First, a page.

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U.S. Stocks Close Mostly Lower Amid Steep Drop By Amazon

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After coming under pressure at the start of trading, stocks remained mostly lower over the course of the session on Friday. With the pullback on the day, the major averages offset the strength seen in the previous session.

The major averages all finished the day firmly in negative territory. The Dow fell 149.06 points or 0.4 percent to 34,935.47, the Nasdaq slid 105.59 points or 0.7 percent to 14,672.68 and the S&P 500 dropped 23.89 points or 0.5 percent to 4,395.26.

For the week, the tech-heavy Nasdaq slumped by 1.1 percent, while the Dow and the S&P 500 both decreased by 0.4 percent.

However, the major averages all posted strong gains for the month of July. The S&P 500 surged up by 2.3 percent, while the Dow and the Nasdaq jumped by 1.3 percent and 1.2 percent, respectively.

A steep drop from Amazon (AMZN) weighed on the markets, with the online retail giant plunging by 7.6 percent to its lowest closing level in well over a month.

The nosedive by Amazon came after the company reported second quarter earnings that beat expectations, but its revenues missed estimates for the first time since the third quarter of 2018.

Shares of Pinterest (PINS) also moved sharply lower after the image-sharing website operator reported better than expected second quarter earnings and revenues but a quarterly decline in monthly average users.

Caterpillar (CAT), Exxon Mobil (XOM) and Chevron (CVX) also moved to the downside despite reporting quarterly results that exceeded analyst estimates.

On the other hand, Procter & Gamble (PG) posted a strong gain after reporting better than expected fiscal fourth quarter results, although the consumer products giant also warned about the impact of higher input costs.

In U.S. economic news, the Commerce Department released a report unexpectedly showing a slight increase in personal income in the month of June.

The report showed personal income inched up by 0.1 percent in June after tumbling by a revised 2.2 percent in May.

The uptick surprised economists, who had expected personal income to dip by 0.3 percent compared to the 2.0 percent slump originally reported for the previous month.

Meanwhile, the Commerce Department said personal spending jumped by 1.0 percent in June after edging down by a revised 0.1 percent in May.

Economists had expected personal spending to increase by 0.7 percent compared to the unchanged reading originally reported for the previous month.

The report also showed the annual rate of core consumer price growth crept up to 3.5 percent in June from 3.4 percent in May.

Revised data released by the University of Michigan showed consumer sentiment in U.S. decreased by slightly less than initially estimated in the month of July.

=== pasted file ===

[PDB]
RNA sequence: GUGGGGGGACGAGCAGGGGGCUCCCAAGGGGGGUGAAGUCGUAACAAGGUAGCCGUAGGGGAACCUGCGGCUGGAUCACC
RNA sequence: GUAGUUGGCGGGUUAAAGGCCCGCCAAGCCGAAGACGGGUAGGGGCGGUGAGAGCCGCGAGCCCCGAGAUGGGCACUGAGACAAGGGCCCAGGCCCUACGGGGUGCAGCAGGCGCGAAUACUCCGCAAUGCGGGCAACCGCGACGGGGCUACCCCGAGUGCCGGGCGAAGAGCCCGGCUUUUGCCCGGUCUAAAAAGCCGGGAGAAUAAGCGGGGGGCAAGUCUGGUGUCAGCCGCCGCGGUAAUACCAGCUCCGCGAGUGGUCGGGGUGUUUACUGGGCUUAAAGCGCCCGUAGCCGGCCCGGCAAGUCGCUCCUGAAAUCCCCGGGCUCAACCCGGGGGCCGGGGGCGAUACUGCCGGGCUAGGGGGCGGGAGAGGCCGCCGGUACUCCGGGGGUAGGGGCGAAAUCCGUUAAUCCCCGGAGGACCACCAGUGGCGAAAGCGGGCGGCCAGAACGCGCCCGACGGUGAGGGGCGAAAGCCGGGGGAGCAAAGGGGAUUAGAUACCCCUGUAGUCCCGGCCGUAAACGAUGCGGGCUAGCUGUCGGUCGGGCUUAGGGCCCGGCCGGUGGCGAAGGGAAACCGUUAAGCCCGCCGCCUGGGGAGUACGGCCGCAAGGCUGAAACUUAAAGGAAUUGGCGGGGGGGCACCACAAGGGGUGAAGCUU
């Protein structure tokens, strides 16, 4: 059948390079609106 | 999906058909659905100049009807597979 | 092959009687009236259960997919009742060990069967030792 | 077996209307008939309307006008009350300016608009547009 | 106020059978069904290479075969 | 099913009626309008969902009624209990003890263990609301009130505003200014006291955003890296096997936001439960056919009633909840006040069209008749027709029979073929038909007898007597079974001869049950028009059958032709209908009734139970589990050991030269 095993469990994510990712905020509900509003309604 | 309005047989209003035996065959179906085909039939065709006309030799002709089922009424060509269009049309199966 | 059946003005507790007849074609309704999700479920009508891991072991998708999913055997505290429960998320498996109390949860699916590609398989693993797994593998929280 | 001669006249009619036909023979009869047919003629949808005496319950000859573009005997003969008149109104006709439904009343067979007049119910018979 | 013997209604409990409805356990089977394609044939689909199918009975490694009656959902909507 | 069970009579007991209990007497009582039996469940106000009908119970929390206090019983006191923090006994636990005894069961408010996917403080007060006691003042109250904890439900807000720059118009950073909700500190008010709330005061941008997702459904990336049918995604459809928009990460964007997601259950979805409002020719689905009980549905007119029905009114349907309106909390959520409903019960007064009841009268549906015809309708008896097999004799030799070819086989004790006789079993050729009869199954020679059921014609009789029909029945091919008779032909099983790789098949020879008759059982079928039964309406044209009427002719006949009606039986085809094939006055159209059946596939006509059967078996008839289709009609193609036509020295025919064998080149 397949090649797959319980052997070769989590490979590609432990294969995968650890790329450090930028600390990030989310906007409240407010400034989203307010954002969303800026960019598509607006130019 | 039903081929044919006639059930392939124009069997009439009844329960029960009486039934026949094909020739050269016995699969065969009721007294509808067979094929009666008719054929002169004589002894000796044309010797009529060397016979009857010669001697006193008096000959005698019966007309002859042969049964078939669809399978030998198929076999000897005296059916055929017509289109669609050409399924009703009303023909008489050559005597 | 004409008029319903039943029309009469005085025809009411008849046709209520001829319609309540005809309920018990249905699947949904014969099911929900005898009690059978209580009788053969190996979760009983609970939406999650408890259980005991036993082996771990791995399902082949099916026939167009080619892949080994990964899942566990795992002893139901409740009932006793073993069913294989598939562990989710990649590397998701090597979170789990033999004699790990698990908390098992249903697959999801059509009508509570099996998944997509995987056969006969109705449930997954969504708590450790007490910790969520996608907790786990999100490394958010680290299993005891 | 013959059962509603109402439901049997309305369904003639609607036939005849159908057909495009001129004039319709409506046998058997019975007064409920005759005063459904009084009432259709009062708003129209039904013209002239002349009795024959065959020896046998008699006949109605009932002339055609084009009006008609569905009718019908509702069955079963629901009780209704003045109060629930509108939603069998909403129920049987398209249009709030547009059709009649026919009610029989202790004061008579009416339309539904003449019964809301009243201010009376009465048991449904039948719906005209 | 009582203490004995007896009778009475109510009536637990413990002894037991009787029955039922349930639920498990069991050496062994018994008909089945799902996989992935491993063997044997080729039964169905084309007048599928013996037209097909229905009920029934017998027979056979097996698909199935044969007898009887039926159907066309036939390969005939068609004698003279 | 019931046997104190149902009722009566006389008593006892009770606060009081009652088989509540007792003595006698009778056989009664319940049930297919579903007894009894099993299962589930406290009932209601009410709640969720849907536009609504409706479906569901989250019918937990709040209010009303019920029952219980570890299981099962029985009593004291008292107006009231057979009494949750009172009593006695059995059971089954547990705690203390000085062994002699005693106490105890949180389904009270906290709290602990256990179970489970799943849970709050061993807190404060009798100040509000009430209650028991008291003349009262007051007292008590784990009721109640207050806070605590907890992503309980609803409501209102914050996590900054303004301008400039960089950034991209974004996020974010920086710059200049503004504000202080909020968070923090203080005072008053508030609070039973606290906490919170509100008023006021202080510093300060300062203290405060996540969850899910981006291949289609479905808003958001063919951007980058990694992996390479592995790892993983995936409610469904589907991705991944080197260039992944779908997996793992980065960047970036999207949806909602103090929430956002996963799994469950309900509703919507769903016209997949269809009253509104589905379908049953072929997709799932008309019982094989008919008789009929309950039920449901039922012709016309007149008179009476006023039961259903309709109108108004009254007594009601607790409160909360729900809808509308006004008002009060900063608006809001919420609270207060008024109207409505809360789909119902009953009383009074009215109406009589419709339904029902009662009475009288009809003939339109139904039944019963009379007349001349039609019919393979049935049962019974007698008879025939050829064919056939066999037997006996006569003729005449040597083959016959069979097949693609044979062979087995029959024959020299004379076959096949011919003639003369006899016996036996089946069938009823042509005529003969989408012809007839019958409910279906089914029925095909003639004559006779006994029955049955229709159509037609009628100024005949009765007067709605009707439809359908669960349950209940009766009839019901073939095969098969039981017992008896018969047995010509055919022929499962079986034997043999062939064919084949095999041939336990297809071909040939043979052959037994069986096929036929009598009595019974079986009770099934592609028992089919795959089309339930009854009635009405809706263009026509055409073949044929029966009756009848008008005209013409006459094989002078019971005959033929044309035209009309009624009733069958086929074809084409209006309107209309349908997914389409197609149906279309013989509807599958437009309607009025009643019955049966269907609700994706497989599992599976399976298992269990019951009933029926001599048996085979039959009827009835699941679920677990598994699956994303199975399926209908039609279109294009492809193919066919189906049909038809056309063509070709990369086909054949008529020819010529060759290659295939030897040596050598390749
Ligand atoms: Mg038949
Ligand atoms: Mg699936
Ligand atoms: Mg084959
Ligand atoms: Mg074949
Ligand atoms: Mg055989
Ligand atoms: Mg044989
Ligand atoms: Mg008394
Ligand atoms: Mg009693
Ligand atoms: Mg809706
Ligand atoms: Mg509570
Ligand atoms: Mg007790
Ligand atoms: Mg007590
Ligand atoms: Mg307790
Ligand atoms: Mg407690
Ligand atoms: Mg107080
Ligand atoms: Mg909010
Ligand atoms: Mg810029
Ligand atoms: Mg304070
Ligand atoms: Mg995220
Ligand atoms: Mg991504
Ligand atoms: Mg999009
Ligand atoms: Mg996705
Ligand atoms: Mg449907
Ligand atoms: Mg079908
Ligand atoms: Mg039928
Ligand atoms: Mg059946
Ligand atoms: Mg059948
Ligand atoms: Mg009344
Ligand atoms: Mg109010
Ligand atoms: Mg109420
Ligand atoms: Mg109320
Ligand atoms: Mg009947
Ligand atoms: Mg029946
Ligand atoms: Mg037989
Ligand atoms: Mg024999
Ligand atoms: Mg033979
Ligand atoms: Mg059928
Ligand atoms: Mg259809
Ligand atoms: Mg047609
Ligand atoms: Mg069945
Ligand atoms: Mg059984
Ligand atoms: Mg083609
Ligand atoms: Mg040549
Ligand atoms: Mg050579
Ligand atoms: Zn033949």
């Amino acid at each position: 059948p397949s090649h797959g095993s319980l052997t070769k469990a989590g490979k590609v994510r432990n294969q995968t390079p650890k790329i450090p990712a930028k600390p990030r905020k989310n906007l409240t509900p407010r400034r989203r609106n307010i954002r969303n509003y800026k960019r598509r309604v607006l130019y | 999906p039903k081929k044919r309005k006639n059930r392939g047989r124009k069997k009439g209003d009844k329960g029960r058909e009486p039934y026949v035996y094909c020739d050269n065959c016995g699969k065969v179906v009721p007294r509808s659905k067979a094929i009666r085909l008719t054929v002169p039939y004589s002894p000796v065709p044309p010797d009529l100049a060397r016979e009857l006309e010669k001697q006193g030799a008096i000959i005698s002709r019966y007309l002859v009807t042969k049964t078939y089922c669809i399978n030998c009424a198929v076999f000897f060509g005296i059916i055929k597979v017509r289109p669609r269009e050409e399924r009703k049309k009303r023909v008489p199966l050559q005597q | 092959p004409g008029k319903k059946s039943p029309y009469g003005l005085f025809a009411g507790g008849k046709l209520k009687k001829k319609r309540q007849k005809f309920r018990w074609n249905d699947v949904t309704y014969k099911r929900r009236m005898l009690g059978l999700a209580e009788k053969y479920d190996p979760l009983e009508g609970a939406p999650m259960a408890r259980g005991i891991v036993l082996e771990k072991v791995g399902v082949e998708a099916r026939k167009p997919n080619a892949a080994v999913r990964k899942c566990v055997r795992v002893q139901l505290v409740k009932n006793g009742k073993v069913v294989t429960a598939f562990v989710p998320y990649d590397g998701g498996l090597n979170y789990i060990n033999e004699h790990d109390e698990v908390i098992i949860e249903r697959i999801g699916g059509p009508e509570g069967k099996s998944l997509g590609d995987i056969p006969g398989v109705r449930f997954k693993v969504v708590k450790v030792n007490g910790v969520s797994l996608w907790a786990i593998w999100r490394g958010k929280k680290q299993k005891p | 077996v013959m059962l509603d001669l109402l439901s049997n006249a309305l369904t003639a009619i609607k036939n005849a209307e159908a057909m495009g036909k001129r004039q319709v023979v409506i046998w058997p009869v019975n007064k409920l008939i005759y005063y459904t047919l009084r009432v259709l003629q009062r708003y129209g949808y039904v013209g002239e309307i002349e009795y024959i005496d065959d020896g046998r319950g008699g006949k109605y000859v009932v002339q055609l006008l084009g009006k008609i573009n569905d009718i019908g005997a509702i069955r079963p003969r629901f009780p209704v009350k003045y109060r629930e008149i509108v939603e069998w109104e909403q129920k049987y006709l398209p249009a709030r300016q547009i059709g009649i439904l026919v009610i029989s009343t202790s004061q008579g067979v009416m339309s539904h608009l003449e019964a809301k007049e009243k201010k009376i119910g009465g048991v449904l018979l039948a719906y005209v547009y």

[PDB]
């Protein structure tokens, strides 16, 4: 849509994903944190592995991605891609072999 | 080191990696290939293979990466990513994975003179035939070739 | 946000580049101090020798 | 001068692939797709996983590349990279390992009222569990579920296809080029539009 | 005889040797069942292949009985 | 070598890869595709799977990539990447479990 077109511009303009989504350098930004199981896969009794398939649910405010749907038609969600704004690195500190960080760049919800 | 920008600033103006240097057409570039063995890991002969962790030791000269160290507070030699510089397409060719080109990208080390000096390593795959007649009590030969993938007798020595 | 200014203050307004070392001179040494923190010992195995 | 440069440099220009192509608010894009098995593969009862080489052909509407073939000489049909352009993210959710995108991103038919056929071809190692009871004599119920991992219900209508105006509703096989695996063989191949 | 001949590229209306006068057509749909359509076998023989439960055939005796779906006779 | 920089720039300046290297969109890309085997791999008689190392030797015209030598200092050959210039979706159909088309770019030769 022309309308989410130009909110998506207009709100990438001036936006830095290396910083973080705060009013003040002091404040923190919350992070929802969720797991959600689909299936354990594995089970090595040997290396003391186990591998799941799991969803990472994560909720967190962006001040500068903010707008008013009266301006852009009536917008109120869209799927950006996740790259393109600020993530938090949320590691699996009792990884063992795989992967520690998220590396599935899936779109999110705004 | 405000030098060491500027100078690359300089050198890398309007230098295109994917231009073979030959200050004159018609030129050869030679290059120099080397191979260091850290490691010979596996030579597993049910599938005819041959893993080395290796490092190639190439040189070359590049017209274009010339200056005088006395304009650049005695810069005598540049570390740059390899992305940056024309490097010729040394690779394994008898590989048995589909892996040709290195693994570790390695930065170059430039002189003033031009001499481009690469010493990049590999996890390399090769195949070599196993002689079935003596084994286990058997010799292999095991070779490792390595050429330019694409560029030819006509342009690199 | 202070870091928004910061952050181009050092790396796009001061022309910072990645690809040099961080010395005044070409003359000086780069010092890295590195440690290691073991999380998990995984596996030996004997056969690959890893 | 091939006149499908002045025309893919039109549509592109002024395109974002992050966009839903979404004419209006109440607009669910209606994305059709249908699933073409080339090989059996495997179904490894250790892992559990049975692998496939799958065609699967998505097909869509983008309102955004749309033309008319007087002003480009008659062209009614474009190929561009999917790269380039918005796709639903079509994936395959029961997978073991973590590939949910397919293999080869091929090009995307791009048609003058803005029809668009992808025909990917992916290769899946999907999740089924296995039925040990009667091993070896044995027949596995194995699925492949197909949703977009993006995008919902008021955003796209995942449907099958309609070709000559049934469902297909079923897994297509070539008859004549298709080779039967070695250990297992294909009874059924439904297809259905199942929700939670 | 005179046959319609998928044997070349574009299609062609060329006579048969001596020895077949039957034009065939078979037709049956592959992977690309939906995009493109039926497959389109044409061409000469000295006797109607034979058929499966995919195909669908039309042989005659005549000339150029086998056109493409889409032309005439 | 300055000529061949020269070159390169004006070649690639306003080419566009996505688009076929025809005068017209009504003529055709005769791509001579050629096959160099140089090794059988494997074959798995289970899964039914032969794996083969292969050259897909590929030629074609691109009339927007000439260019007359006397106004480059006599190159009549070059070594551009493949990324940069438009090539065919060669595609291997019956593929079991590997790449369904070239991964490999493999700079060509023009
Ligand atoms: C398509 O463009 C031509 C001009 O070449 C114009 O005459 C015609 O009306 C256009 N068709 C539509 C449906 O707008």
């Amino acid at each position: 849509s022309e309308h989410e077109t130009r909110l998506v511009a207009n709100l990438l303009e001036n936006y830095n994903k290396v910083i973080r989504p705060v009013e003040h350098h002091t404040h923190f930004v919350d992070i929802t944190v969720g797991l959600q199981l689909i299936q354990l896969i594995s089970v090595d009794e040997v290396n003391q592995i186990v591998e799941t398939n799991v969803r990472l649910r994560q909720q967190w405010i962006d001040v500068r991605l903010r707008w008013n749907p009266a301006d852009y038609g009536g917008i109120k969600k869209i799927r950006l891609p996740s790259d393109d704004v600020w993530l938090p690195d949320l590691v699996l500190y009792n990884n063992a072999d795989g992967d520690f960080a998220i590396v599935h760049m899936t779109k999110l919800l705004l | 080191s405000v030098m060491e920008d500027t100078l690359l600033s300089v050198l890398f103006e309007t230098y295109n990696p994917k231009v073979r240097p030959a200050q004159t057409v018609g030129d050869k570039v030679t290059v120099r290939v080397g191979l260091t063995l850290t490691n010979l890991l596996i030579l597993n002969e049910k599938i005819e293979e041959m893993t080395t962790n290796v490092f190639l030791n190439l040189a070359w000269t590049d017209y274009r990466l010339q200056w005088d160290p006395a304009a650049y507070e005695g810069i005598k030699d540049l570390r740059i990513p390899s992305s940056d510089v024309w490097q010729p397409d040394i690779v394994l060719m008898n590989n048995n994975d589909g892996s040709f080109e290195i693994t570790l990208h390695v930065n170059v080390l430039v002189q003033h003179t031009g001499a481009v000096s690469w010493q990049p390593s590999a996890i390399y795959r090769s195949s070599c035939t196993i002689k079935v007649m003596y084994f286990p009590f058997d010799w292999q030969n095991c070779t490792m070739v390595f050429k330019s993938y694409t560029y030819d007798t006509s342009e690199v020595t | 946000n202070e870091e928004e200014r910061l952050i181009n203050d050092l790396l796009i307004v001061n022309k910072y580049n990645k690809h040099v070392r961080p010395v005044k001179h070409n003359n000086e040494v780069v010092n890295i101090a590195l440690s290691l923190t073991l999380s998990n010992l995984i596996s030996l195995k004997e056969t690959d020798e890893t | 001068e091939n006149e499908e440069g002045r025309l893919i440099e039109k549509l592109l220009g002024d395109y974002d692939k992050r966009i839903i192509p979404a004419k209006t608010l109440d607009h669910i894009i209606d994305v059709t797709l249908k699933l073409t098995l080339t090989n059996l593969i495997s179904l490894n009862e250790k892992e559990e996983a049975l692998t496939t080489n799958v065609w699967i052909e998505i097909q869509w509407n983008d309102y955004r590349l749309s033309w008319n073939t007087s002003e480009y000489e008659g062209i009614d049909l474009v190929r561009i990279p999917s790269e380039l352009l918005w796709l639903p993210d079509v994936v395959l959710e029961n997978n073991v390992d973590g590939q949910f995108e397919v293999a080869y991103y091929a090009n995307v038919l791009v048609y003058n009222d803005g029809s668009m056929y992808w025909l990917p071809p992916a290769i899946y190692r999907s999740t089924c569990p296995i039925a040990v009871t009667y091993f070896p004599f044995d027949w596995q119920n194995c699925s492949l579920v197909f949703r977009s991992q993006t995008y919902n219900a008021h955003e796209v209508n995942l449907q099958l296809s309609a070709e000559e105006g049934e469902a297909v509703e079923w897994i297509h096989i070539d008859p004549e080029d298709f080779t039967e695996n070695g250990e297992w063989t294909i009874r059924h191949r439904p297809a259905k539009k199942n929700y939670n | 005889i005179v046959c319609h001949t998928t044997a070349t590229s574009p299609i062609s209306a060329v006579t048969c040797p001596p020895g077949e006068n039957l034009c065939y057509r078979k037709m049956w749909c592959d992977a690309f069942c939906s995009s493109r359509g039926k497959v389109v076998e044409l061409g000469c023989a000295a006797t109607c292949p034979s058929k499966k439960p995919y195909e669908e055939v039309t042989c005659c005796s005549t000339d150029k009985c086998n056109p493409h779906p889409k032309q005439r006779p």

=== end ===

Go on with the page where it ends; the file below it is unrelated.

The report said the consumer sentiment index for July was upwardly revised to 81.2 from a preliminary reading of 80.8 but remains below the June reading of 85.5. Economists had expected the index to be unrevised.

Sector News

Retail stocks saw substantial weakness amid the steep drop by Amazon, with the Dow Jones U.S. Retail Index plunging by 3.2 percent to its lowest closing level in a month.

Significant weakness was also visible among airline stocks, as reflected by the 3.1 percent nosedive by the NYSE Arca Airline Index.

Energy stocks also saw considerable weakness on the day even though the price of crude oil for September delivery rose $0.33 to $73.95 a barrel.

Reflecting the weakness in the energy sector, the Philadelphia Oil Service Index tumbled by 2.8 percent, while the NYSE Arca Oil Index and the NYSE Arca Natural Gas Index fell by 1.6 percent.

Steel, banking and utilities stocks also saw notable weakness on the day, moving lower along with most of the other major sectors.

Other Markets

In overseas trading, stock markets across the Asia-Pacific region moved mostly lower during trading on Friday. Japan's Nikkei 225 Index tumbled by 1.8 percent, while China's Shanghai Composite Index fell by 0.4 percent.

The major European markets also moved to the downside on the day. While the French CAC 40 Index dipped by 0.3 percent, the German DAX Index and the U.K.'s FTSE 100 Index slid by 0.6 percent and 0.7 percent, respectively.

In the bond market, treasuries moved higher after ending the previous session roughly flat. As a result, the yield on the benchmark ten-year note, which moves opposite of its price, fell by 3 basis points to 1.239 percent.

Looking Ahead

The monthly jobs report is likely to be in the spotlight next week, while traders will also keep an eye on reports on manufacturing and service sector activity, factory orders and the U.S. trade deficit.

Trading may also be impacted by reaction to the latest batch of earnings news, with a slew of well-known companies due to report their quarterly results.

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